What decides a book/author’s longevity in the reader?

If I looked for the next self help book, it means the first didn’t work too well, right? It didn’t serve me LIFE LONG. Self-improvement needs can change. One time it is public speaking, another time it is health and fitness. “Get anything you want, faster than you ever think” may have been an inspirational catchphrase but if any content doesn’t unknot  the logic knots that the real world throws at you, you may not remember it too well.  So does that mean all that these served was a temporary spike of motivation that fades with real experiences? Not entirely. Books of both inspiration and reason, great language stick around more in our memory. The longer it is in memory, the more often we go back to fetch excerpts and use its recommended methods.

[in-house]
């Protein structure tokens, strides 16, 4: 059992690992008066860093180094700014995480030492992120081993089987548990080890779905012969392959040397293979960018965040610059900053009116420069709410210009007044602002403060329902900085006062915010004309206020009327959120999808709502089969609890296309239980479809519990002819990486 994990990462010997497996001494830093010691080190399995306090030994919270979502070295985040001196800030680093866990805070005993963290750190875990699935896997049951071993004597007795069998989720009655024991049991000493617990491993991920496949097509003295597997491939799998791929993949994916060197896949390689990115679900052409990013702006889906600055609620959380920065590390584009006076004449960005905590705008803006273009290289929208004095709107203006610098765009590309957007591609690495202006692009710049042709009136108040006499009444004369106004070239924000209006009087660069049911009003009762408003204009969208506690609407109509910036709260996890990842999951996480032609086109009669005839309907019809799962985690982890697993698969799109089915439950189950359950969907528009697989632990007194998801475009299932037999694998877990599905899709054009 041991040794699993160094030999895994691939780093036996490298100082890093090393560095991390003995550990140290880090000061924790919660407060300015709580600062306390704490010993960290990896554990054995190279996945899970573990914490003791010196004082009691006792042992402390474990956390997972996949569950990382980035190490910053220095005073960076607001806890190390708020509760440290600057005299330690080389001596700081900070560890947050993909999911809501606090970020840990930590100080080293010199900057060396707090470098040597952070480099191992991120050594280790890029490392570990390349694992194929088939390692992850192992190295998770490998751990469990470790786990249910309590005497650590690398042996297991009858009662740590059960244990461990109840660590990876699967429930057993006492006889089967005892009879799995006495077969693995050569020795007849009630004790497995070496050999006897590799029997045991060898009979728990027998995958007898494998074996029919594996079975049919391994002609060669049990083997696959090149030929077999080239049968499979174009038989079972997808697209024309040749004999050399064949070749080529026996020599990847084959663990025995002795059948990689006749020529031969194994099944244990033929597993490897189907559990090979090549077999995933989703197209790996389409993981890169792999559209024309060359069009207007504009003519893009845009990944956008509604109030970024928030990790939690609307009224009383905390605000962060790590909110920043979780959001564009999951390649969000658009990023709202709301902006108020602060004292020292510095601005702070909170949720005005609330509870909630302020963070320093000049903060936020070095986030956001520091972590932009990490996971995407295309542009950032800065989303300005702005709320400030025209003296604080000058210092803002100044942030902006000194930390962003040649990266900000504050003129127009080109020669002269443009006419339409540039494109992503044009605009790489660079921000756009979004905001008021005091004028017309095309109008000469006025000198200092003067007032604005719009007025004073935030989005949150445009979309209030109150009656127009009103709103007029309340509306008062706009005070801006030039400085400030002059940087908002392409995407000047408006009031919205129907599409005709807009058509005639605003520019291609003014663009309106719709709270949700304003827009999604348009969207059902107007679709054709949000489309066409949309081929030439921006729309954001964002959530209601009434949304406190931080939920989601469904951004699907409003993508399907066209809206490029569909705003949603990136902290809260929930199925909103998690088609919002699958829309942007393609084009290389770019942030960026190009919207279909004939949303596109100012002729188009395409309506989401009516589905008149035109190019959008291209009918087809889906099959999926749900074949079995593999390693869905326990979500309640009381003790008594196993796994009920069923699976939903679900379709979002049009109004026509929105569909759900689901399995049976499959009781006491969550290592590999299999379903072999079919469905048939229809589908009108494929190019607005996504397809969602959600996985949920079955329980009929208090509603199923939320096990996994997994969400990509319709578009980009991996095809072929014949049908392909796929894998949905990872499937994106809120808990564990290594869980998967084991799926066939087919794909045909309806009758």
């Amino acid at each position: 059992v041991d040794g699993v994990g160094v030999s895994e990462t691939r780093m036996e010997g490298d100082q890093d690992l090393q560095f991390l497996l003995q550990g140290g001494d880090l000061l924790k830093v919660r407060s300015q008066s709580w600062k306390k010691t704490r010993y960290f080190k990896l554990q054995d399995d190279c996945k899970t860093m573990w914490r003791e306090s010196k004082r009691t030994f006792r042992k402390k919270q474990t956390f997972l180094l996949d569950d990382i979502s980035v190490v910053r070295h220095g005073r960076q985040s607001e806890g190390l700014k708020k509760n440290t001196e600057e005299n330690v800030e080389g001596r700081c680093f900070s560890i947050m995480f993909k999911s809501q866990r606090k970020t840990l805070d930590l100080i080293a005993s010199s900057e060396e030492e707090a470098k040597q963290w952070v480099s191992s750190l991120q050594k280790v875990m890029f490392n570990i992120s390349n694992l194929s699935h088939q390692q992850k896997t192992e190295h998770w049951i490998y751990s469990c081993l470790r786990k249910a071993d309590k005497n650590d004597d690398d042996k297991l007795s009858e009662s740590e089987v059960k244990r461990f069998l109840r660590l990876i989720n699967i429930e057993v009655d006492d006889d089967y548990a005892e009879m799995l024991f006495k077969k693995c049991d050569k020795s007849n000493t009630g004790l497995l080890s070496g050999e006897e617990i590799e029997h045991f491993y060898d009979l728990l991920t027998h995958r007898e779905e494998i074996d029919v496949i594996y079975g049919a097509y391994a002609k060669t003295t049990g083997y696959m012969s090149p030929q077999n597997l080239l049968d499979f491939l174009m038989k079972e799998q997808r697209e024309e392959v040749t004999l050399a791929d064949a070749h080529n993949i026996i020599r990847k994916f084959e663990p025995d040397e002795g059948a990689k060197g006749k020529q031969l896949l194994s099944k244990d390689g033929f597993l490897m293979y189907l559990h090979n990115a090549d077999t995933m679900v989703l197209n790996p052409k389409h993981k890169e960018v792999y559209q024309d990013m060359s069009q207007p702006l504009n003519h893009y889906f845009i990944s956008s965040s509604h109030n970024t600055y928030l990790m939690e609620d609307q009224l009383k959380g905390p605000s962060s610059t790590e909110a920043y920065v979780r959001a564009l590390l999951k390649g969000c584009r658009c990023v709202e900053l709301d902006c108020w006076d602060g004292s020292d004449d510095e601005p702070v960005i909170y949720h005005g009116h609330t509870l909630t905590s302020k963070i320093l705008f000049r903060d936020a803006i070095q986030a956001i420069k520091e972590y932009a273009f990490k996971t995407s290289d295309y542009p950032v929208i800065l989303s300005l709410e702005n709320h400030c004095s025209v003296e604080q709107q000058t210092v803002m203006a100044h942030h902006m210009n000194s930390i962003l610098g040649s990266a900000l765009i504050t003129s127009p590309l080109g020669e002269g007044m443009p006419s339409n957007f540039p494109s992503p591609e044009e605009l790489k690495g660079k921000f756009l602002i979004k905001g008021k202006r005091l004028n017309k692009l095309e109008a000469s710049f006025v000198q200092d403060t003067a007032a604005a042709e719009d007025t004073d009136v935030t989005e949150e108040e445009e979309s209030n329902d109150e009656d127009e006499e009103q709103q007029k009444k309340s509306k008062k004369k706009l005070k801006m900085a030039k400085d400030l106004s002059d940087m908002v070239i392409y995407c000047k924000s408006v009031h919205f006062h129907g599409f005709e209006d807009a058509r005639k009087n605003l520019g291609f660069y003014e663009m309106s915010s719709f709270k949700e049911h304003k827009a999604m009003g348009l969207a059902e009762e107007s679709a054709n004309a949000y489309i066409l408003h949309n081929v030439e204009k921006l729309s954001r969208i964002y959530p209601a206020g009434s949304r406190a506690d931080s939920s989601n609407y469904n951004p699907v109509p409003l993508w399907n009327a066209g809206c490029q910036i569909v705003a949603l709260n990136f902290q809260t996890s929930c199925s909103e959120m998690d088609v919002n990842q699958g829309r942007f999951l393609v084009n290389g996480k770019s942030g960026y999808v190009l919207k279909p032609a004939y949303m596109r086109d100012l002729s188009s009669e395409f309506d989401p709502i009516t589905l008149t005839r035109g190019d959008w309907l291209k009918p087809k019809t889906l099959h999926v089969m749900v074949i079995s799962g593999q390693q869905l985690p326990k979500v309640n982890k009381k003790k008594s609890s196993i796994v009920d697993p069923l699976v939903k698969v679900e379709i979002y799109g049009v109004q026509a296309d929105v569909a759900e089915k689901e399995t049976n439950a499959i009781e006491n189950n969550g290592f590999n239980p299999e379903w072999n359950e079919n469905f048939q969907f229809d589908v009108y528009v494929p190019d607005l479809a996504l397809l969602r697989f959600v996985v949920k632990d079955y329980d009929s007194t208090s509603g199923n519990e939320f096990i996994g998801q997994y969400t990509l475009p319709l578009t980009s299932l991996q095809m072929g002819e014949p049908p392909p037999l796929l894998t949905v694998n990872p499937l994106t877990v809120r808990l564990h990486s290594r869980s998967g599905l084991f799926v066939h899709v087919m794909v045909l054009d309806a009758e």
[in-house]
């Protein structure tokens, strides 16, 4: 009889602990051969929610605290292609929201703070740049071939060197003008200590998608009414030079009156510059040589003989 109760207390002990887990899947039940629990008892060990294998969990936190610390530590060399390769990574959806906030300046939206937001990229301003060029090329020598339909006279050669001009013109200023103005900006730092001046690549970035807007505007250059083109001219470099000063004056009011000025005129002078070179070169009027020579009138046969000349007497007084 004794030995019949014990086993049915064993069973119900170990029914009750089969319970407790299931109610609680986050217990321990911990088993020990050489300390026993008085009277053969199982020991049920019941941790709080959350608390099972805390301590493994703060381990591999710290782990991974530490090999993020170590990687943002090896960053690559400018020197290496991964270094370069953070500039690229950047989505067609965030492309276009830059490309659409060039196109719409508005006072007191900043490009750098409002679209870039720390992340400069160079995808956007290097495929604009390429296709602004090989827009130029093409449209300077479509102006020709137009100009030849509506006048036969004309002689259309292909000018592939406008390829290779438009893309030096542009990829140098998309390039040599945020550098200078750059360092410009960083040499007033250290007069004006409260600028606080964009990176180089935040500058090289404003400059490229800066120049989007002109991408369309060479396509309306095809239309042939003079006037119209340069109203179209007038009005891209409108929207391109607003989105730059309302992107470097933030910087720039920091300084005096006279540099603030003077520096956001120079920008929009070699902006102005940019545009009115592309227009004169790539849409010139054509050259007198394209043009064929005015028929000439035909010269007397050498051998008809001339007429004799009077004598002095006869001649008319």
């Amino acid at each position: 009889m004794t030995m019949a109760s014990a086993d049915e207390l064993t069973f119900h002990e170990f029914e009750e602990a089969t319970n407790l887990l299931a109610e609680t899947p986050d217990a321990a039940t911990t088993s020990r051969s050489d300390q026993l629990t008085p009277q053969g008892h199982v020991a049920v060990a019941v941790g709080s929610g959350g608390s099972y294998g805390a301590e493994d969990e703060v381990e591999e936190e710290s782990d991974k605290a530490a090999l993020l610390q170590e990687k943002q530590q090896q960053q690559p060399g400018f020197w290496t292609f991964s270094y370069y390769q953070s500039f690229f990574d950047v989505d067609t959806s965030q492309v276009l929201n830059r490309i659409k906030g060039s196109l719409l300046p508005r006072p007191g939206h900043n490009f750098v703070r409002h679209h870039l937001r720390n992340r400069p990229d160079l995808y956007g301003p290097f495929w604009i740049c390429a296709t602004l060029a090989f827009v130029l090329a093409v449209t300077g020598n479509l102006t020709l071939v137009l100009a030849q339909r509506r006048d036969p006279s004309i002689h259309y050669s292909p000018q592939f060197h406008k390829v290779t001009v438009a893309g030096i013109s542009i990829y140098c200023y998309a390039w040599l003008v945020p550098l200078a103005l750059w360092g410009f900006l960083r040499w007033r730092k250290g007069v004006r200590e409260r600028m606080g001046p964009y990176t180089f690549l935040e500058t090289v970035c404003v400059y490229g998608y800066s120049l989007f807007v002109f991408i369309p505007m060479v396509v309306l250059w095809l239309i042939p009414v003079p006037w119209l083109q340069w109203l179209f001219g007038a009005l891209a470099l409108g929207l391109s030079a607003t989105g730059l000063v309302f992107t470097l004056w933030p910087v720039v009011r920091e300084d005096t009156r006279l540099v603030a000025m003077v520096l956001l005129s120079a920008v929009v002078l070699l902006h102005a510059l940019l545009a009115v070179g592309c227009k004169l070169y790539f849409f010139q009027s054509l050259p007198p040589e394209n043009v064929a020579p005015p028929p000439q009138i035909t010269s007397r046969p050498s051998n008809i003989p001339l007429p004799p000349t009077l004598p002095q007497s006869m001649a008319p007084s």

Nobody has all the time in the world to read book after book for motivation

When the Blinkist App came by, it was like a slap in the face for me. the Blinkist app, which has over 2,000 nonfiction book summaries that you can “read” in under 15 minutes, was very welcome, highly promoted on social media and could have done a much better job if it came any earlier. That way we could compare content an take what we need.YouTube channels like Fight Mediocrity summarize books with animated clips. All we really want from self-improvement books and seminars is jump to the core of the subject without the hustle and ado.

Blinkist app pricing: https://www.blinkist.com/en/nc/plans_v3

We bought  a lot of books because of their blurb (The backside of a book), a good ruse that is fading because of online piracy and online ratings .  We are more likely to pick a book that says “New York times bestseller” than  ‘Life changing masterpiece”. This is because it is human instinct to lean on peer and expert opinion.